Suppose I own two dogs, Rover and Fido. Rover needs a leash every time we go for a walk. Without it, he runs all over the neighborhood, puts himself in constant danger, and makes himself a nuisance to neighbors. I can’t trust him.
But Fido doesn’t need a leash. He happily sniffs and explores, but stays right with me no more than a few feet away. While Rover needs an external means to obey, which really isn’t obedience at all, Fido is a picture of the transforming walk with Jesus.
God wants to trust us to rule and serve with Him the way he designed us to. He doesn’t want rules or external means to control us; He wants us to control ourselves. Scripture speaks of gaining self-control and Christ-like character through practice with Jesus.
For this very reason, make every effort to add to your faith goodness; and to goodness, knowledge; and to knowledge, self-control; and to self-control, perseverance; and to perseverance, godliness; and to godliness, brotherly kindness; and to brotherly kindness, love. For if you possess these qualities in increasing measure, they will keep you from being ineffective and unproductive in your knowledge of our Lord Jesus Christ.” (2Pet. 1:5-8)
When Jesus teaches “don’t swear,” but to simply let your Yes be yes and No be no , he’s addressing internal self-control, good judgment, and freedom versus external swearing, insistence, or proving good behavior.
For example, if I swear to tell the truth, the whole truth, and nothing but the truth, so help me God, but I would lie if not for the oath, I’m already a liar regardless how I perform on the witness stand. My oath hasn’t touched my character even if God makes me tell the truth. Lying under oath is common because swearing is no guarantee the truth will be told. While we’re required to swear in court, to turn it into an entire life-style is like living on a leash.
Wash the inside of the cup, and the outside gets clean in the process. But many people, like Rover, believe that the more legalistic we are, the more submissive and proof of obedience it is, and the better God likes it. Some will say, “Jesus was good on the inside, but we can never be. We need those leashes.”
This is only partially true; and it robs us of hope. The idea that we’ll never be good in this life is a terrible conflict with God’s refinement and redemption process. Jesus’ plan aims to have little need for leashes compelling us to obey. Scripture calls it freedom in Christ.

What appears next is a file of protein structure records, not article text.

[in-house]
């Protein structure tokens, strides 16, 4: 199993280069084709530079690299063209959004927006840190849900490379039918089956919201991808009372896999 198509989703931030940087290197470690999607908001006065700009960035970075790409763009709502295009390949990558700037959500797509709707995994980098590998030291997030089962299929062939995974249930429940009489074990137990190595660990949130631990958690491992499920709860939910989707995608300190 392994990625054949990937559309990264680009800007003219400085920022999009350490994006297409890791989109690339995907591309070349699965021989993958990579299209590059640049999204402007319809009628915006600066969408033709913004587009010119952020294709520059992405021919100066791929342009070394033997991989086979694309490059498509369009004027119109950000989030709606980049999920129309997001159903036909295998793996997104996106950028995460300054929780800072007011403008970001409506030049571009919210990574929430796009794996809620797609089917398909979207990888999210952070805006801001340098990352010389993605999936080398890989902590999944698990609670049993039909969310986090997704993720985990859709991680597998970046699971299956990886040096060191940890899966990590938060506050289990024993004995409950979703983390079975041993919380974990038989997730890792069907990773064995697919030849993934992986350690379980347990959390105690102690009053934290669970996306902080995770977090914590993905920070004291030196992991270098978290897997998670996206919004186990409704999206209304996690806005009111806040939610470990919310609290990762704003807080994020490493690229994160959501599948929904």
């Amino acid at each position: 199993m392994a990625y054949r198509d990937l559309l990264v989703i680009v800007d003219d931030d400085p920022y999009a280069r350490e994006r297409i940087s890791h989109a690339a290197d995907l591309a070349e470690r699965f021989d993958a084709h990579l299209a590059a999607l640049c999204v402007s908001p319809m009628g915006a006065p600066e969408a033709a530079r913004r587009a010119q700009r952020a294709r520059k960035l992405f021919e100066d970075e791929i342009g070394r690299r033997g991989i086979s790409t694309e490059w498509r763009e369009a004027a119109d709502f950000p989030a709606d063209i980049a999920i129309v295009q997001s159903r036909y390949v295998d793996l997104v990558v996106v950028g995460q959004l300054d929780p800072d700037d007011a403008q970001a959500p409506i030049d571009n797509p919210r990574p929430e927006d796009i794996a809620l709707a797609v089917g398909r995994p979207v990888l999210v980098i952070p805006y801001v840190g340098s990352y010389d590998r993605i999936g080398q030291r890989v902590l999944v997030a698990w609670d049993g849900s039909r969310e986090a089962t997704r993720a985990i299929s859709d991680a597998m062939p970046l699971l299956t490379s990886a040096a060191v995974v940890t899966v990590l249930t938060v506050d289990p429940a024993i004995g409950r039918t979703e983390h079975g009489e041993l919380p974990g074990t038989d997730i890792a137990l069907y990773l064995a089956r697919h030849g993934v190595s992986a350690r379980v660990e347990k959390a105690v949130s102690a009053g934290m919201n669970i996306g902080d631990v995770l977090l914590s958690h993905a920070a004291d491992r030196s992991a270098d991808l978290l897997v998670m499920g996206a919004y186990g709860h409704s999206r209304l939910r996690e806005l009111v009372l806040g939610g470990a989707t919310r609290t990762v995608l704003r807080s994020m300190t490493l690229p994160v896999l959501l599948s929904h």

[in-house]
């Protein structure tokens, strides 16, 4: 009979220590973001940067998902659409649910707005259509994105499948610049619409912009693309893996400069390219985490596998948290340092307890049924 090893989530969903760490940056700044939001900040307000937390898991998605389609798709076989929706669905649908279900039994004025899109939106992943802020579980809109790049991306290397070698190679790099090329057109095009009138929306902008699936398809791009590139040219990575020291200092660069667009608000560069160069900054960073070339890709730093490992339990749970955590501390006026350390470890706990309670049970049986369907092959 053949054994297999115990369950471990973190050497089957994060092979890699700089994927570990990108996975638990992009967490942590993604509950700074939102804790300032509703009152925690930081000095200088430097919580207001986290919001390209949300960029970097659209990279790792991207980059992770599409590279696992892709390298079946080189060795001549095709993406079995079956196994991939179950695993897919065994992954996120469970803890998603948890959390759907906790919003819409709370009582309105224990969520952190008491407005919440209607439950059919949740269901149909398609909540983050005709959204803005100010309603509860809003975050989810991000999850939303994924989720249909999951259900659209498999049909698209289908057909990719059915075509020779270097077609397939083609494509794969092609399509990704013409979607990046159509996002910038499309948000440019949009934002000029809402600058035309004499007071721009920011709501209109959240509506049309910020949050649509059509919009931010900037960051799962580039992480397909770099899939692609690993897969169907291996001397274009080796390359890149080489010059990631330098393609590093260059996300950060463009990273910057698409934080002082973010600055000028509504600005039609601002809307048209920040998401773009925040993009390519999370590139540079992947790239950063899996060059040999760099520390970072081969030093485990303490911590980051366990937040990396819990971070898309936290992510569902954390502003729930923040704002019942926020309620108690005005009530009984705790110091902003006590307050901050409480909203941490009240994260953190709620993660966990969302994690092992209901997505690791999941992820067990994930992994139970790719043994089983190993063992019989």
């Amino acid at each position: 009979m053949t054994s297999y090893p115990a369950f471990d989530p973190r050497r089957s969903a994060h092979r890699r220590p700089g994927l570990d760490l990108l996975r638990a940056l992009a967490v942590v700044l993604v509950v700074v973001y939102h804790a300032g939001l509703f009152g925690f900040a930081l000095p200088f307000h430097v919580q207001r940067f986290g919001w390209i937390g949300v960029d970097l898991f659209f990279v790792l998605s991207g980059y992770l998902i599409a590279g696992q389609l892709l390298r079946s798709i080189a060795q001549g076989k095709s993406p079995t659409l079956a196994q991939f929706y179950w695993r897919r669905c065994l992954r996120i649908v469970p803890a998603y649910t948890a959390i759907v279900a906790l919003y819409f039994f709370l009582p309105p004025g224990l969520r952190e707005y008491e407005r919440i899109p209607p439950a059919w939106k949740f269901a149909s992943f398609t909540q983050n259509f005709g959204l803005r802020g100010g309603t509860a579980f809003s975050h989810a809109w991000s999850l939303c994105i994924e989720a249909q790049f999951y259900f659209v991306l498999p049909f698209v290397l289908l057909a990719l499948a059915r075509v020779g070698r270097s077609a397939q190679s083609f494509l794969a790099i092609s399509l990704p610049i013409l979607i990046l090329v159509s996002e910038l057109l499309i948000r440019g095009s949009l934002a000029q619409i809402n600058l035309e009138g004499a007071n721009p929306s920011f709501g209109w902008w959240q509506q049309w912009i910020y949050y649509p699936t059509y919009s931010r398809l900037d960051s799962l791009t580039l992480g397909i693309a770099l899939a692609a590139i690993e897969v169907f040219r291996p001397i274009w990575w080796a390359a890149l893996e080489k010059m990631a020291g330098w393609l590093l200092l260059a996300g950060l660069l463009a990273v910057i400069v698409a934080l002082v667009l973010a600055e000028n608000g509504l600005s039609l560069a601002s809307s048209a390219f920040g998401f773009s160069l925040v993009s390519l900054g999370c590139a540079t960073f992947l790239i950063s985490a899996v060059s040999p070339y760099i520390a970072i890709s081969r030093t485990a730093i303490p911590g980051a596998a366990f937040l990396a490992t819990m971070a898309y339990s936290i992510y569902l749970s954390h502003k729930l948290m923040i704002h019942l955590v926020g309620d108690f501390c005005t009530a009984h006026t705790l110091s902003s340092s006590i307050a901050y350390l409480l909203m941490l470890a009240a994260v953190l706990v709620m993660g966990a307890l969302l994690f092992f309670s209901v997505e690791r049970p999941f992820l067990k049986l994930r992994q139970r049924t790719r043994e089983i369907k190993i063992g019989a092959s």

The expression “Christ living in you” means God’s Law of good will living in you as richly as it lives in Jesus. “Just as He who called you is holy, so you also be holy in all you do.” (1Pet.1:15) Love God with all your heart, mind, strength, and soul; and love your neighbor as yourself. While we usually hear that God’s Law is the standard we’ll never measure up to, it’s right where Jesus leads us.
Like a steady sunrise, the day is coming when mankind, under the Son’s guidance, will have finally written it in the heart, and “thou shall not” won’t be necessary at all. The Ten Commandments aren’t just rules; they’re a prophecy of when people really shall not lie, covet, worship false images, or kill—not in a misty afterlife, but in lives lived on the physical Earth in physical bodies, now as well as in the ages to come. This is the promise in Christ that Paul speaks of in Eph. 3:6.
You and I aren’t chess pieces that God moves around on the board of life. We can and should develop our own good judgment, will, and discernment. In those times when God seems far away and silent, He hasn’t abandoned you; He’s giving you an opportunity to practice something you’ve learned—a trial. Or, as I like to call it, a try-al.
Rather than dictate our every move, God often backs off and stands us on our own two feet. We shouldn’t wonder, “What did I do wrong?” or try to confess some unknown lack of faith (as many churches mistakenly teach). Neither has God let us down or failed in His promise. At those times, we’re simply off-leash. And God is still nearby. This builds both faith and character. Instead of feeling discouraged, we should see it as a fabulous sign of growth and trustworthiness!
The stronger we become on the inside like Jesus, the less we need rules on the outside. God’s Law will never go away, it’ll just be internalized rather than etched in stone. The true test of Christ-like formation is whether we can increasingly think and react the way Jesus did without being prompted and without external means to compel us. Then God can unleash us to rule and serve in good will, trusting us to not create the disasters we do today.